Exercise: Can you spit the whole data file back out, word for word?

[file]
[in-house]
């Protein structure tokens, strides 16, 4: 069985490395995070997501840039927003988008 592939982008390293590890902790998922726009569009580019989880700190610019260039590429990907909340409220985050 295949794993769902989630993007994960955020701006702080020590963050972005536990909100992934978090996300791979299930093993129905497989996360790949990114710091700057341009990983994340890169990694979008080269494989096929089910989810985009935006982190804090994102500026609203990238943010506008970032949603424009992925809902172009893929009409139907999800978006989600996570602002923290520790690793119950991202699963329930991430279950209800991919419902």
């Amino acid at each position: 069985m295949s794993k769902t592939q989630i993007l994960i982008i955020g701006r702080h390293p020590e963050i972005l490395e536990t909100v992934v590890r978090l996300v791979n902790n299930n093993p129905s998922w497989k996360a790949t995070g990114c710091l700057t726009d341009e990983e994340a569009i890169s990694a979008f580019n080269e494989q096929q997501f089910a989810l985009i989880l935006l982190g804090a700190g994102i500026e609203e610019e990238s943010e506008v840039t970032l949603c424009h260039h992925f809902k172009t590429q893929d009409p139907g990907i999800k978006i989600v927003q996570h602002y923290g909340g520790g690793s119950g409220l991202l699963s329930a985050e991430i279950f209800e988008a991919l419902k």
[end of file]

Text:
[in-house]
């Protein structure tokens, strides 16, 4: 069985490395995070997501840039927003988008 592939982008390293590890902790998922726009569009580019989880700190610019260039590429990907909340409220985050 295949794993769902989630993007994960955020701006702080020590963050972005536990909100992934978090996300791979299930093993129905497989996360790949990114710091700057341009990983994340890169990694979008080269494989096929089910989810985009935006982190804090994102500026609203990238943010506008970032949603424009992925809902172009893929009409139907999800978006989600996570602002923290520790690793119950991202699963329930991430279950209800991919419902």
């Amino acid at each position: 069985m295949s794993k769902t592939q989630i993007l994960i982008i955020g701006r702080h390293p020590e963050i972005l490395e536990t909100v992934v590890r978090l996300v791979n902790n299930n093993p129905s998922w497989k996360a790949t995070g990114c710091l700057t726009d341009e990983e994340a569009i890169s990694a979008f580019n080269e494989q096929q997501f089910a989810l985009i989880l935006l982190g804090a700190g994102i500026e609203e610019e990238s943010e506008v840039t970032l949603c424009h260039h992925f809902k172009t590429q893929d009409p139907g990907i999800k978006i989600v927003q996570h602002y923290g909340g520790g690793s119950g409220l991202l699963s329930a985050e991430i279950f209800e988008a991919l419902k």